Why You Have To Teach Children To Be Happy, Not To Be Perfectionists

When we raise our children, we often tend to want them to be perfect and do things exactly and as we feel they need to be done. We note the...

When we raise our children, we often tend to want them to be perfect and do things exactly and as we feel they need to be done. We note their mistakes and share our criticisms. This way of doing things with them may seem trivial, because basically, we want only their good. However, it represents a real danger for their development. These children may develop an inner voice echoing ours, calling them to always excel. However, the search for perfection can be disabling and is often an obstacle to happiness.

Perfection does not necessarily lead to happiness

To expect perfection from a child is to impose on him an immense burden.

To be demanding is also to condemn the child to live countless failures, because no human being is free of defects and no one is able to always perfectly succeed.

By instilling in children a perfectionist ideal, we have every chance of making them sad, dissatisfied and frustrated. What is better? This or imperfections, of course, but a better self-confidence, joy and enthusiasm?

The sad story of Quintus Sulpicius Maximus

In Rome, you can visit a rather special grave. It is surmounted by a monument and here is what we can read:

"This is Quintus Sulpicius Maximus, son of Quintus, of the Claudian tribe, residing in Rome, who lived 11 years, 5 months and 12 days. During the third five-year contest, among 52 Greek poets, he won the graces of the public because of his great talent at such a young age.

What makes this story a tragedy is that this child, who had extraordinary gifts for poetry, was taken by his parents to many literary and poetry competitions where the young man had to participate in front of adults .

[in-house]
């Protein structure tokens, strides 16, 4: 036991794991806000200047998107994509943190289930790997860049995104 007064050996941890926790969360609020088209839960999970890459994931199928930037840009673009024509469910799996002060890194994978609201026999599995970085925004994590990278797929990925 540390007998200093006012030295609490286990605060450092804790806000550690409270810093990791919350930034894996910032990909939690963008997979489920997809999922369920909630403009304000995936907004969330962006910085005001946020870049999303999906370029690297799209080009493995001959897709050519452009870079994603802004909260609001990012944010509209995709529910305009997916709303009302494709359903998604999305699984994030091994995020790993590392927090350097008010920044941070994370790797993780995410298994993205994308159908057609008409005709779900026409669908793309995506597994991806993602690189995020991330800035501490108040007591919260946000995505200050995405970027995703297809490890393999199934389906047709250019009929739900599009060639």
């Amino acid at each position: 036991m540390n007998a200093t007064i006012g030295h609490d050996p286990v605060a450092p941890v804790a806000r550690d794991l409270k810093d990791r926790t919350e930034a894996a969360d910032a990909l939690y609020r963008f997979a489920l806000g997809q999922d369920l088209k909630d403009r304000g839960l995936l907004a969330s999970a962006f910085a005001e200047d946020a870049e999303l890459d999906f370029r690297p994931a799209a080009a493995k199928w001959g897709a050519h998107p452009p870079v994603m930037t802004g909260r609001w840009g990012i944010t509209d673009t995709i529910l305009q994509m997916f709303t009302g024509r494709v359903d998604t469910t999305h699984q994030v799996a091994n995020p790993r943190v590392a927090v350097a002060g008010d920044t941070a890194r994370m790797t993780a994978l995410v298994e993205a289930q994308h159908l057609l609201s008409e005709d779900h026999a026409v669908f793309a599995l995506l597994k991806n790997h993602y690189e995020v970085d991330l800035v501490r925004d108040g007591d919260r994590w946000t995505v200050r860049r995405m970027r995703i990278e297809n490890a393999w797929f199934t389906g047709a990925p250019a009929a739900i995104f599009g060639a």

It is said that he died of exhaustion, shortly after having failed in this last contest, mentioned on the monument erected in his memory. He could not meet his parents' expectations.

The story of this young man is a perfect illustration of the disastrous consequences of being too demanding of parents towards their children.

Wanting the best for your children often makes us forget their well-being

The challenge of educating children is to make them sane and confident in the world, rising to the challenges and moving forward. If we are so obsessed with their perfection, it's probably because we want the best for them. But this obsession turns children's attention to the future, leaving their present happiness behind. We lock them up not only in our own desires, but we want them to feel locked up, frustrated, and blocked.

How to promote the happiness of our children?

1. Take care of our language and the attitude we have towards them
Children learn by mimicry. Whatever our attitude, our language, our way of being, our children will imitate them. If we are a critical and very strict person with ourselves, even being "cool" with our children, they may subconsciously imitate us and apply this strict and critical attitude to themselves.

2. Be cautious about the expectations we project on them
Let's recognize the efforts of children and do not spoil while constantly looking for the little beast. When our children succeed in one thing, let's compliment them and congratulate them. Focusing on what they could have done better is counterproductive. Let's face it: no one acts perfectly. On the other hand, it is not by focusing on the negative that we promote progress, but by encouraging and valuing the progress made so far.

3. Let's also allow them to fail
Let's show our children that an error is not the end of the world! Let them learn to outdo each other by playing down chess. Let us value the effort provided and not the result. Thus, they will feel less apprehension and have the freedom to make mistakes. They will launch more easily and this will encourage them to start again.

Fear of failure is dangerous because it is disabling and destroys self-confidence.

Children are not machines. They have their own emotions, their own desires and their own aspirations. Let's be tolerant, understanding and reward the efforts of our children.

If there were to be only one, the antidote to perfectionism would certainly be to be happy, with them, the successes of our children, big and small.
Why You Have To Teach Children To Be Happy, Not To Be Perfectionists

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